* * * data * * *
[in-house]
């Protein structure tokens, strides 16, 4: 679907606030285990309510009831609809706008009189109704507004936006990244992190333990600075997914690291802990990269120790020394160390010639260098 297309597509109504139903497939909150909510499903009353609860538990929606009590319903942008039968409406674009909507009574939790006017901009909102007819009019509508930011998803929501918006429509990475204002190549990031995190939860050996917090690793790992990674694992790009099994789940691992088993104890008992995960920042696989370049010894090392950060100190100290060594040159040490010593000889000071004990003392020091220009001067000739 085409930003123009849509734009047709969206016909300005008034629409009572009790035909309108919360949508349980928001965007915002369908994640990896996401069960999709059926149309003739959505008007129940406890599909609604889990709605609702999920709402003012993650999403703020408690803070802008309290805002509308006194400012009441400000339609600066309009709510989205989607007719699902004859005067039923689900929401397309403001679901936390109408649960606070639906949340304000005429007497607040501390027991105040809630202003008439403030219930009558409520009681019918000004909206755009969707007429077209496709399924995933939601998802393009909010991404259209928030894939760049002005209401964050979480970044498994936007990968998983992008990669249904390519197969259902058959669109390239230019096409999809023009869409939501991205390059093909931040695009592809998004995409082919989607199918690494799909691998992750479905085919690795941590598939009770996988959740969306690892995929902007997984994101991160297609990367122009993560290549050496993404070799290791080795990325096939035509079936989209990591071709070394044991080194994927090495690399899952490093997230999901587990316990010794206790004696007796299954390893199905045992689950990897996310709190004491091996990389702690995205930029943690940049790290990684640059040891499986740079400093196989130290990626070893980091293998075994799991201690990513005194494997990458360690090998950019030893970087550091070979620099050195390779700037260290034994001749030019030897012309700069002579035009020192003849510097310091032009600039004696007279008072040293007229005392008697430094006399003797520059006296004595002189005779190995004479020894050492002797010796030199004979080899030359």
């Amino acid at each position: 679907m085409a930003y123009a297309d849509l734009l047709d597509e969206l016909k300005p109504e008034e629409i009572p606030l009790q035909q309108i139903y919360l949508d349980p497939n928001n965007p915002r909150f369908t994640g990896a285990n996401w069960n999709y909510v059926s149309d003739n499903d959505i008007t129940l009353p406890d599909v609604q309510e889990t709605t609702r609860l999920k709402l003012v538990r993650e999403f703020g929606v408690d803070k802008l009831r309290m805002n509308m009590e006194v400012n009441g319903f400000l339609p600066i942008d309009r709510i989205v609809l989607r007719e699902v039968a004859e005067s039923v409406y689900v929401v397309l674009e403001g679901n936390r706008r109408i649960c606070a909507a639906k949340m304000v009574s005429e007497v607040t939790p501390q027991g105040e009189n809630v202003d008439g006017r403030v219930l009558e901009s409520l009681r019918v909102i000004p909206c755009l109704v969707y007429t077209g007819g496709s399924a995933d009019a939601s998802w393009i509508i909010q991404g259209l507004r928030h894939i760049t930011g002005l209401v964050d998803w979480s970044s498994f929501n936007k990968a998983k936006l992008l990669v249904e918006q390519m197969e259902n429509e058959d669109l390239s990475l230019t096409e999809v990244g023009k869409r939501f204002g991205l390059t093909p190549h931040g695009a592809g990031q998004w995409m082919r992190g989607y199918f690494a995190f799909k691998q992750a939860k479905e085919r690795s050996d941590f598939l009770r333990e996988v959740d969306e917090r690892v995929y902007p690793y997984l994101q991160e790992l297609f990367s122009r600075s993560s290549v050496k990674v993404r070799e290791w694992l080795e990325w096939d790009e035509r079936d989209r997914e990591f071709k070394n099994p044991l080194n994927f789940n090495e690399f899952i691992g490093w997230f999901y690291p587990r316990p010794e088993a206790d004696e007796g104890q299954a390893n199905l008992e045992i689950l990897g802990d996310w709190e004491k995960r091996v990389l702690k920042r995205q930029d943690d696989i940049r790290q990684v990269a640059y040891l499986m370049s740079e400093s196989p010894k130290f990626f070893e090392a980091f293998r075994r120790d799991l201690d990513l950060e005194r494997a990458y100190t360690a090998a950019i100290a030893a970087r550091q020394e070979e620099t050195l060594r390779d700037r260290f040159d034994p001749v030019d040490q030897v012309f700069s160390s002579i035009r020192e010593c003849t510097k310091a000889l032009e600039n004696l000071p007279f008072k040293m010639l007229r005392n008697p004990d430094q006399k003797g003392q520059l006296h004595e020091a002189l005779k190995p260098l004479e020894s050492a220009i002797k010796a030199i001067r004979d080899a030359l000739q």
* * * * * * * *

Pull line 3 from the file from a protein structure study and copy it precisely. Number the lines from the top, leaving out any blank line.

């Amino acid at each position: 679907m085409a930003y123009a297309d849509l734009l047709d597509e969206l016909k300005p109504e008034e629409i009572p606030l009790q035909q309108i139903y919360l949508d349980p497939n928001n965007p915002r909150f369908t994640g990896a285990n996401w069960n999709y909510v059926s149309d003739n499903d959505i008007t129940l009353p406890d599909v609604q309510e889990t709605t609702r609860l999920k709402l003012v538990r993650e999403f703020g929606v408690d803070k802008l009831r309290m805002n509308m009590e006194v400012n009441g319903f400000l339609p600066i942008d309009r709510i989205v609809l989607r007719e699902v039968a004859e005067s039923v409406y689900v929401v397309l674009e403001g679901n936390r706008r109408i649960c606070a909507a639906k949340m304000v009574s005429e007497v607040t939790p501390q027991g105040e009189n809630v202003d008439g006017r403030v219930l009558e901009s409520l009681r019918v909102i000004p909206c755009l109704v969707y007429t077209g007819g496709s399924a995933d009019a939601s998802w393009i509508i909010q991404g259209l507004r928030h894939i760049t930011g002005l209401v964050d998803w979480s970044s498994f929501n936007k990968a998983k936006l992008l990669v249904e918006q390519m197969e259902n429509e058959d669109l390239s990475l230019t096409e999809v990244g023009k869409r939501f204002g991205l390059t093909p190549h931040g695009a592809g990031q998004w995409m082919r992190g989607y199918f690494a995190f799909k691998q992750a939860k479905e085919r690795s050996d941590f598939l009770r333990e996988v959740d969306e917090r690892v995929y902007p690793y997984l994101q991160e790992l297609f990367s122009r600075s993560s290549v050496k990674v993404r070799e290791w694992l080795e990325w096939d790009e035509r079936d989209r997914e990591f071709k070394n099994p044991l080194n994927f789940n090495e690399f899952i691992g490093w997230f999901y690291p587990r316990p010794e088993a206790d004696e007796g104890q299954a390893n199905l008992e045992i689950l990897g802990d996310w709190e004491k995960r091996v990389l702690k920042r995205q930029d943690d696989i940049r790290q990684v990269a640059y040891l499986m370049s740079e400093s196989p010894k130290f990626f070893e090392a980091f293998r075994r120790d799991l201690d990513l950060e005194r494997a990458y100190t360690a090998a950019i100290a030893a970087r550091q020394e070979e620099t050195l060594r390779d700037r260290f040159d034994p001749v030019d040490q030897v012309f700069s160390s002579i035009r020192e010593c003849t510097k310091a000889l032009e600039n004696l000071p007279f008072k040293m010639l007229r005392n008697p004990d430094q006399k003797g003392q520059l006296h004595e020091a002189l005779k190995p260098l004479e020894s050492a220009i002797k010796a030199i001067r004979d080899a030359l000739q």